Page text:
PTJ is the only authorized nationwide repair center for MTS® in the United States
Paw Taw John Services control systems are affordable, ruggedly reliable and designed with precision optimization. PTJ proprietary sawmill system control technology provides primary and secondary log breakdown systems set to industry specific requirements.
PTJ services over 30 Haypress factories across the Pacific Northwest
Paw Taw John Services has over 30 years experience in the Aerospace industry, from Flight Simulators, ground test equipment, helicopters, and fire fighting airplanes. Featured Photo Kawak Aviation Technology with Helicopter Firefighting tank system utilizing MTS sensors.
MTS Liquid Level and Industrial Positioning Sensors can help minimize downtime and accurately measure inventory
The Proportional Valve Tester (PVT - 02) is an in-line electrical monitor for proportional hydraulic valves with onboard electronics. It is designed to monitor those voltages which can affect the control of proportional hydraulic valves in a hydraulic system. Configured for industry standard proportional valves (Bosch, Rexroth) operating on 24VDC, a ±10VDC command signal.
Monitoring of operational, LVDT feedback and command signal voltages are displayed on three voltmeters
Selector Switch provides for selecting the source of the command signal sent to the valve
Users can select the External (command signal from the control system) or Internal (a manual command signal adjusted by the drive potentiometer)
Power for the tester is provided by the control system or standalone power supply is available.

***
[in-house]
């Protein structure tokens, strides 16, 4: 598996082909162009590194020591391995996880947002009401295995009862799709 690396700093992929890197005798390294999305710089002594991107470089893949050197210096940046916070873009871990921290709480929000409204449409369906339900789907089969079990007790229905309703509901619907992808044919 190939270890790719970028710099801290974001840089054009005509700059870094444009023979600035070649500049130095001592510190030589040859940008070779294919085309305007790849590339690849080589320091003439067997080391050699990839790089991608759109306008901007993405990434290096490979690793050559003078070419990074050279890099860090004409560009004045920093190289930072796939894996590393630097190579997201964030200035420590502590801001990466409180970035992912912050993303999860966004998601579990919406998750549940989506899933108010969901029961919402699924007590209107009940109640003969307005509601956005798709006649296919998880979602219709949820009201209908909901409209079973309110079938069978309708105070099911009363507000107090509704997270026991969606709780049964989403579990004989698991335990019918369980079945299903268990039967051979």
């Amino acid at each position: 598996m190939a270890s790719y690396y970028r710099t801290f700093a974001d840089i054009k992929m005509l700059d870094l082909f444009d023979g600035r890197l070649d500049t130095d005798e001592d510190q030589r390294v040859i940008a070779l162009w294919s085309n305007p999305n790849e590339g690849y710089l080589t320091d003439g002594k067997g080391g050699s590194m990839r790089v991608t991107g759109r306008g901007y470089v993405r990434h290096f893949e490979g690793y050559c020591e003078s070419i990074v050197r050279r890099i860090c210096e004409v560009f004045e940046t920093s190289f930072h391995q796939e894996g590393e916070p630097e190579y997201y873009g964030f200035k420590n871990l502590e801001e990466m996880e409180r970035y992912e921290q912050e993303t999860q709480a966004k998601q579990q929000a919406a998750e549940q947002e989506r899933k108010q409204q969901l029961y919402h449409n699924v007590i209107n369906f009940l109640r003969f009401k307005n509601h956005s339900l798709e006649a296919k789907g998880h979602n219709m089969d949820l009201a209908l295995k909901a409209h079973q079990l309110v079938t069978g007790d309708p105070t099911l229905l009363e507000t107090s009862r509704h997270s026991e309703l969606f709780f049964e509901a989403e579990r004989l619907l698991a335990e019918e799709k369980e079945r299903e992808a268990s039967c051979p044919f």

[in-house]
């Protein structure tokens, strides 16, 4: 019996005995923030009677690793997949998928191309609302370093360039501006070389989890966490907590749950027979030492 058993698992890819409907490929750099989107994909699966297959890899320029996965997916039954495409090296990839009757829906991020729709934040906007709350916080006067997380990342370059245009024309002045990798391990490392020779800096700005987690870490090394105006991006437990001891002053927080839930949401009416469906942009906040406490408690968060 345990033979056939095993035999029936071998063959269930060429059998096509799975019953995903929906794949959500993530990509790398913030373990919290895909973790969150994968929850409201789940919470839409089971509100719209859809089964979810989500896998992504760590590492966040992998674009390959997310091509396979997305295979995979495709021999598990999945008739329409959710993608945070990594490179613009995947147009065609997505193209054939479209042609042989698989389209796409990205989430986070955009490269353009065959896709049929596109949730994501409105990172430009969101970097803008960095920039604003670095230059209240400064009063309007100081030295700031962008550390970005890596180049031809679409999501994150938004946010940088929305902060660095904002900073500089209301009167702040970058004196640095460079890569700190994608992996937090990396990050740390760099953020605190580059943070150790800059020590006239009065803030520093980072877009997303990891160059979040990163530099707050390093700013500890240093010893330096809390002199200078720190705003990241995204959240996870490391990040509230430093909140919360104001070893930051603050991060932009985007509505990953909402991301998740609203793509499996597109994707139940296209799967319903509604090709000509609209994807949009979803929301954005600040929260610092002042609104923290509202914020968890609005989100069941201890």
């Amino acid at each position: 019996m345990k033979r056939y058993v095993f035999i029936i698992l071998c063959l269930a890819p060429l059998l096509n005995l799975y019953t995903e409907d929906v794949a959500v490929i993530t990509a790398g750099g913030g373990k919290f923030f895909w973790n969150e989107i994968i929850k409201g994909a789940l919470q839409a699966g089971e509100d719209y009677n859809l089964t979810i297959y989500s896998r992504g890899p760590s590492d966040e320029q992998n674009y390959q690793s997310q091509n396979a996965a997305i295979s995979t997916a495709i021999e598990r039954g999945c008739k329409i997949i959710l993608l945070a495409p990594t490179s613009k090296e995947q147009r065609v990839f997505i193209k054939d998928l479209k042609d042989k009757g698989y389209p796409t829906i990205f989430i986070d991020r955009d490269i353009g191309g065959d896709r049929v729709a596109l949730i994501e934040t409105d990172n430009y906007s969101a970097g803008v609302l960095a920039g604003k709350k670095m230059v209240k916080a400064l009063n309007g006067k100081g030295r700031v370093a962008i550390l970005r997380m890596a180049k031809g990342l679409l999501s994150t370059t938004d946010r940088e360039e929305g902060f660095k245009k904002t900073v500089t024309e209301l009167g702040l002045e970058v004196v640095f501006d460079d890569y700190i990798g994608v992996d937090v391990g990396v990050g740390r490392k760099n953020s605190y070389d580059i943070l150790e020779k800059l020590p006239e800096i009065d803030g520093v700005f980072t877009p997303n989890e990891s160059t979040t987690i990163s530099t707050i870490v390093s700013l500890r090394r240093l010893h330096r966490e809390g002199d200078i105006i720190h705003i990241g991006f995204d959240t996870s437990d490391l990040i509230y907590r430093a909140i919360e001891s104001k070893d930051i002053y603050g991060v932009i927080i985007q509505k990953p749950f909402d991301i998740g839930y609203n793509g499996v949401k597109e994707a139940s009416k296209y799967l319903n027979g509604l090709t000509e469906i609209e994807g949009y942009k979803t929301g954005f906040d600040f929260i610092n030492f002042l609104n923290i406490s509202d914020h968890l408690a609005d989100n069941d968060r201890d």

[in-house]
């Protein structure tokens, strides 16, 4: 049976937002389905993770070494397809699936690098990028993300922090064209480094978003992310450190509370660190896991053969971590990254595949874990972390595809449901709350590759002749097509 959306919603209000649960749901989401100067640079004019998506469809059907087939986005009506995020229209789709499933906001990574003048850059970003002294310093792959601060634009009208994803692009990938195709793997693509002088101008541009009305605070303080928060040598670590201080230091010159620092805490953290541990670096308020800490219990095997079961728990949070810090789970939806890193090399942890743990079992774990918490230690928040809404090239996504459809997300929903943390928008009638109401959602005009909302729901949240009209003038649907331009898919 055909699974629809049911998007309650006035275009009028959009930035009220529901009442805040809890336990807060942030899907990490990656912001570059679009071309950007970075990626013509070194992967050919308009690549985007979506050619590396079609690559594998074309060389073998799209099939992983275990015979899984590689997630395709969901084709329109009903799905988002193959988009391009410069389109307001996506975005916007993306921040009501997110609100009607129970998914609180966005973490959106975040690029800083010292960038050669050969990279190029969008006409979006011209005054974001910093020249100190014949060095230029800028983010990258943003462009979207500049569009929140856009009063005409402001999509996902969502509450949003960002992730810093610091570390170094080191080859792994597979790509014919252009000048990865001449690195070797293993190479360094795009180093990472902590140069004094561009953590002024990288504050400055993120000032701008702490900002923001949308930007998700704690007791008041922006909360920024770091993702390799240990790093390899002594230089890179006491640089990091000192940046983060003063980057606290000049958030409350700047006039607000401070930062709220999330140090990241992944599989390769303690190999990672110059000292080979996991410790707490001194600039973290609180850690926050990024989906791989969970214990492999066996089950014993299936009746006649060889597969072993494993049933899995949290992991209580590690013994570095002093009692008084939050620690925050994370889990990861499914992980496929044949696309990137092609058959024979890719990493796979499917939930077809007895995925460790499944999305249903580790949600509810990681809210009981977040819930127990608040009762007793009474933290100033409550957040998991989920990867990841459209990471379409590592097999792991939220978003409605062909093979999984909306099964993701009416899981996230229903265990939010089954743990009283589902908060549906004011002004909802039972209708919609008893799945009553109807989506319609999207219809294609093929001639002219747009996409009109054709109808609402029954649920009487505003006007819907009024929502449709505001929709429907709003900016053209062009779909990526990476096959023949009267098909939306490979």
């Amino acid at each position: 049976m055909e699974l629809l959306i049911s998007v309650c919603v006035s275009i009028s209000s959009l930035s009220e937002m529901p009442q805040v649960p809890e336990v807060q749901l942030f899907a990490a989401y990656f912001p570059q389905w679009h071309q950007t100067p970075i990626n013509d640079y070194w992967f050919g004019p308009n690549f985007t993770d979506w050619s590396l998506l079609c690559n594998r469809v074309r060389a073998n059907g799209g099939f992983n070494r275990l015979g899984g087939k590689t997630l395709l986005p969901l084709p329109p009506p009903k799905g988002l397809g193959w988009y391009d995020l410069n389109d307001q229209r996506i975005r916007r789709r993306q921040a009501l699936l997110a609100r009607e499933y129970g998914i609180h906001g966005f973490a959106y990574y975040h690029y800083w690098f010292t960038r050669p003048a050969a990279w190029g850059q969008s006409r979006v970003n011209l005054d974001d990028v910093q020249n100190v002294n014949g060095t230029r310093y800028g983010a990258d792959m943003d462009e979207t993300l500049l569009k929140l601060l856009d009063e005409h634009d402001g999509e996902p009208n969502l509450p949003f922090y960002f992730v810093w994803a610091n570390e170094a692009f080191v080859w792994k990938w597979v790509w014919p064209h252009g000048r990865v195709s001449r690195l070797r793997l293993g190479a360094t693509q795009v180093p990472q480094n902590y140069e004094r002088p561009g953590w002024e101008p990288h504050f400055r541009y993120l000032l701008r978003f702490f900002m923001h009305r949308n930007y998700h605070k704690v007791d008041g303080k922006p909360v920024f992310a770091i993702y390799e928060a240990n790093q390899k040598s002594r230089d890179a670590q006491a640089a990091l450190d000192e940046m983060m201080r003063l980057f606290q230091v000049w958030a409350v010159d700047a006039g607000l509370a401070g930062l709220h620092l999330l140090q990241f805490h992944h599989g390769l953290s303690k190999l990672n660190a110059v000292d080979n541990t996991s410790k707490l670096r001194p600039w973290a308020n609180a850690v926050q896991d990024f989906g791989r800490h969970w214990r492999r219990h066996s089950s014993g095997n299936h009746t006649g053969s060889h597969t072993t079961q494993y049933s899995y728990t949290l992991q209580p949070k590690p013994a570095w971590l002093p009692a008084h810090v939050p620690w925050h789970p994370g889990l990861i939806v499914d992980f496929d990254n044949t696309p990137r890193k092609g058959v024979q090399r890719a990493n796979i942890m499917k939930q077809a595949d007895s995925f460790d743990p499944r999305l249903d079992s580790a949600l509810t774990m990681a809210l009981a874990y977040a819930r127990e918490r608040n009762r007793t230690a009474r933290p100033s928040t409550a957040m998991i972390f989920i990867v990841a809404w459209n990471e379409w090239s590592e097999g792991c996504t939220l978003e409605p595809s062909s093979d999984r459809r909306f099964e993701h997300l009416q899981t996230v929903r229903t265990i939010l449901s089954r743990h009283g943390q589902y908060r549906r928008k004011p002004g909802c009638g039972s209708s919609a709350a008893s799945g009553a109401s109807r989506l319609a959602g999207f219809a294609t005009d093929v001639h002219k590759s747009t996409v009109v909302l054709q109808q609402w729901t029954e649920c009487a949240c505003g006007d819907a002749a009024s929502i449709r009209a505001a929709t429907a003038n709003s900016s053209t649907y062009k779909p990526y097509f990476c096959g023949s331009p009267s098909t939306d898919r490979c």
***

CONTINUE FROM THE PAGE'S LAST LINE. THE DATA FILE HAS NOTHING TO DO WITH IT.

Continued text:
The PVT-02 comes in a hardshell case.
"I am the Operations Manager at GPM Hydraulic Consulting and we have been using the Model PVT-02 proportional valve tester to troubleshoot proportional valves for our customers for many years now. We have purchased test boxes for all of our Consultants to use in the field when troubleshooting. This test box has saved us hours of troubleshooting and in return saved our customers hours of downtime. The box is connected in a series so you can observe the supply voltage, command signal and LVDT (linear variable differential transformer) feedback from the proportional valve while the system is running normally. You can also use the box instead of the PLC to drive the valve to see if the problem is the controller or valve itself. If you have proportional valves, you need to get one of these test boxes. Without the box to troubleshoot, your valves may get changed when there is nothing wrong with them. This box is also very affordable, a lot cheaper than what a proportional valve costs."
GPM Hydraulic Consulting Inc.
"Paw Taw John has user friendly systems and their customer service has been excellent.”
Greg Wells- Owner
"I wanted to take a minute and thank you for a well done job in getting our new Scanner and set-works up and running after the install. Production improved 15% over our cam set-works. Yield has also improved. Please thank your whole team for a job well done.”
James Morton, Field Engineer, who has been with PTJ for 6 years had this to say about working for PTJ, “I get great satisfaction helping customers optimize the performance of their machines.”
"Change can come with many challenges, especially new setworks. Jerry and the crew at Paw Taw John did their part in providing us with outstanding service and tech support to minimize those challenges. GREAT PEOPLE!!!"
C.B. Goodman and Sons Lumber
"Last year I went on a consult for a company that made floor panels for BMW. A proportional valve is what controlled the press opening and closing but the press would not move. I connected the test box to their valve in series to watch the power supply, command and feed back voltages. When a command was given to lower the press, a power supply voltage of 22.6 volts was supplied to drive the valve amplifier. Normally the voltage should be 24 volts however, 22.6 was within the acceptable limits of operating the amplifier. The command voltage applied was 3.5 volts. The LVDT feedback voltage should have been 3.5 however, it was reading near 0 at .4 volts. This indicated that the main spool did not move. We then move the selector switch to drive the valve with the box. The voltage was increased to 10-volt manually. The LVDT feedback continued to read .4 volts indicating that the pilot valve shifted but the main spool did not. We removed the valve assembly and found that contamination had caused the spool to stick."
GPM Hydraulic Consulting Inc.